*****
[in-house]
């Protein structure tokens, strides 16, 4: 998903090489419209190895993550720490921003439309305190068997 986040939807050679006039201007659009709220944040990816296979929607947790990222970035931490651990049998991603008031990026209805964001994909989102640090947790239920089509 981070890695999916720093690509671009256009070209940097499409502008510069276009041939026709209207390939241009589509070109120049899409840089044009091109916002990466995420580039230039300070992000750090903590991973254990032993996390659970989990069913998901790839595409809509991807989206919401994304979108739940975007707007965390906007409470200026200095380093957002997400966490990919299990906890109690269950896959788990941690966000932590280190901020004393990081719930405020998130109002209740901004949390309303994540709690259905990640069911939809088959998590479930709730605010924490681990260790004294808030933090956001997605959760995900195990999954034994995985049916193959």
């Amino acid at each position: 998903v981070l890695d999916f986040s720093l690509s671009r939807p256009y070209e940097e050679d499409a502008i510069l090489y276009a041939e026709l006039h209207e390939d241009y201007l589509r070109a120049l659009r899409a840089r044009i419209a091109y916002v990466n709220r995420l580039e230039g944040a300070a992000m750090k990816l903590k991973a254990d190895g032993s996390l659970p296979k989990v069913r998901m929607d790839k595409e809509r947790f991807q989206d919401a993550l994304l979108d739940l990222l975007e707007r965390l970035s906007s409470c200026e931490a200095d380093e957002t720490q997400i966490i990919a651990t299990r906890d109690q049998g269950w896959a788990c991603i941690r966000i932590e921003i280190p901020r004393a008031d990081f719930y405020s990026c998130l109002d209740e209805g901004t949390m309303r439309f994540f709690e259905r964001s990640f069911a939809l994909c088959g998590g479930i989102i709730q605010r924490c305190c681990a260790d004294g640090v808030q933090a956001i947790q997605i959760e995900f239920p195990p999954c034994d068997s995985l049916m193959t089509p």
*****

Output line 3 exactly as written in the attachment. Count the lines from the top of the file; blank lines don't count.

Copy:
């Amino acid at each position: 998903v981070l890695d999916f986040s720093l690509s671009r939807p256009y070209e940097e050679d499409a502008i510069l090489y276009a041939e026709l006039h209207e390939d241009y201007l589509r070109a120049l659009r899409a840089r044009i419209a091109y916002v990466n709220r995420l580039e230039g944040a300070a992000m750090k990816l903590k991973a254990d190895g032993s996390l659970p296979k989990v069913r998901m929607d790839k595409e809509r947790f991807q989206d919401a993550l994304l979108d739940l990222l975007e707007r965390l970035s906007s409470c200026e931490a200095d380093e957002t720490q997400i966490i990919a651990t299990r906890d109690q049998g269950w896959a788990c991603i941690r966000i932590e921003i280190p901020r004393a008031d990081f719930y405020s990026c998130l109002d209740e209805g901004t949390m309303r439309f994540f709690e259905r964001s990640f069911a939809l994909c088959g998590g479930i989102i709730q605010r924490c305190c681990a260790d004294g640090v808030q933090a956001i947790q997605i959760e995900f239920p195990p999954c034994d068997s995985l049916m193959t089509p």